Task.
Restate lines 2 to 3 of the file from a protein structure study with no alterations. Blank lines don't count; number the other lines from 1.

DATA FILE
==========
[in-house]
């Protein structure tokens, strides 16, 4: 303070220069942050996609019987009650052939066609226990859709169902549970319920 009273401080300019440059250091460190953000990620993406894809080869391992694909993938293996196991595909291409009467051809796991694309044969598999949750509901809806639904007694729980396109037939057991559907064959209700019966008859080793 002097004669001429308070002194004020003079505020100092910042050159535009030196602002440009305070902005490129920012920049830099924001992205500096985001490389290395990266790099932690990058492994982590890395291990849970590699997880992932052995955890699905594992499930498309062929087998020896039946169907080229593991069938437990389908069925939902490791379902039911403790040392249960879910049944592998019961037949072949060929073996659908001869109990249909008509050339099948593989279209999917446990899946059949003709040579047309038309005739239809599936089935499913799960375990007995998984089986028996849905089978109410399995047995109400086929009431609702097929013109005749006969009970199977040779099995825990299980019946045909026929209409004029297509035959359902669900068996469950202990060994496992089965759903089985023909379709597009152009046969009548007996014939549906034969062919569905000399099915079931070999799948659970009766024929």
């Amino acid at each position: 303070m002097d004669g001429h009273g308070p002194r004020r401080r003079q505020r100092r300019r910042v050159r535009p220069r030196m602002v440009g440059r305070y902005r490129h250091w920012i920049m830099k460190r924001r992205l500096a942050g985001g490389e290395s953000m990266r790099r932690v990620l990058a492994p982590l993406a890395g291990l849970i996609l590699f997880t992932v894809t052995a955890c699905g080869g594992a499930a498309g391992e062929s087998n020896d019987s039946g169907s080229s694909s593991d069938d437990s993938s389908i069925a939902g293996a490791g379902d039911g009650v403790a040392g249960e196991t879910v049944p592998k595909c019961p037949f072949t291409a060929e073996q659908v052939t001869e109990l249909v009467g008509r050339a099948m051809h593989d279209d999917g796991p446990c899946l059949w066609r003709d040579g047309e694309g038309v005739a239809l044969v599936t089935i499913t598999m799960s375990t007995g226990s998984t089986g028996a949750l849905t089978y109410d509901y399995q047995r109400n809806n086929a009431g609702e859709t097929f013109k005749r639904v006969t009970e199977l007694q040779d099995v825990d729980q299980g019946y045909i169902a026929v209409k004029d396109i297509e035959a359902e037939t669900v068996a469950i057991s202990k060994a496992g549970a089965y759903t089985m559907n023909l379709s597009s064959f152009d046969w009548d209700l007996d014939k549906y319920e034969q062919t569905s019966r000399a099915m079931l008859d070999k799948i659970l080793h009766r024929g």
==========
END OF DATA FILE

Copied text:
């Protein structure tokens, strides 16, 4: 303070220069942050996609019987009650052939066609226990859709169902549970319920 009273401080300019440059250091460190953000990620993406894809080869391992694909993938293996196991595909291409009467051809796991694309044969598999949750509901809806639904007694729980396109037939057991559907064959209700019966008859080793 002097004669001429308070002194004020003079505020100092910042050159535009030196602002440009305070902005490129920012920049830099924001992205500096985001490389290395990266790099932690990058492994982590890395291990849970590699997880992932052995955890699905594992499930498309062929087998020896039946169907080229593991069938437990389908069925939902490791379902039911403790040392249960879910049944592998019961037949072949060929073996659908001869109990249909008509050339099948593989279209999917446990899946059949003709040579047309038309005739239809599936089935499913799960375990007995998984089986028996849905089978109410399995047995109400086929009431609702097929013109005749006969009970199977040779099995825990299980019946045909026929209409004029297509035959359902669900068996469950202990060994496992089965759903089985023909379709597009152009046969009548007996014939549906034969062919569905000399099915079931070999799948659970009766024929």
């Amino acid at each position: 303070m002097d004669g001429h009273g308070p002194r004020r401080r003079q505020r100092r300019r910042v050159r535009p220069r030196m602002v440009g440059r305070y902005r490129h250091w920012i920049m830099k460190r924001r992205l500096a942050g985001g490389e290395s953000m990266r790099r932690v990620l990058a492994p982590l993406a890395g291990l849970i996609l590699f997880t992932v894809t052995a955890c699905g080869g594992a499930a498309g391992e062929s087998n020896d019987s039946g169907s080229s694909s593991d069938d437990s993938s389908i069925a939902g293996a490791g379902d039911g009650v403790a040392g249960e196991t879910v049944p592998k595909c019961p037949f072949t291409a060929e073996q659908v052939t001869e109990l249909v009467g008509r050339a099948m051809h593989d279209d999917g796991p446990c899946l059949w066609r003709d040579g047309e694309g038309v005739a239809l044969v599936t089935i499913t598999m799960s375990t007995g226990s998984t089986g028996a949750l849905t089978y109410d509901y399995q047995r109400n809806n086929a009431g609702e859709t097929f013109k005749r639904v006969t009970e199977l007694q040779d099995v825990d729980q299980g019946y045909i169902a026929v209409k004029d396109i297509e035959a359902e037939t669900v068996a469950i057991s202990k060994a496992g549970a089965y759903t089985m559907n023909l379709s597009s064959f152009d046969w009548d209700l007996d014939k549906y319920e034969q062919t569905s019966r000399a099915m079931l008859d070999k799948i659970l080793h009766r024929g």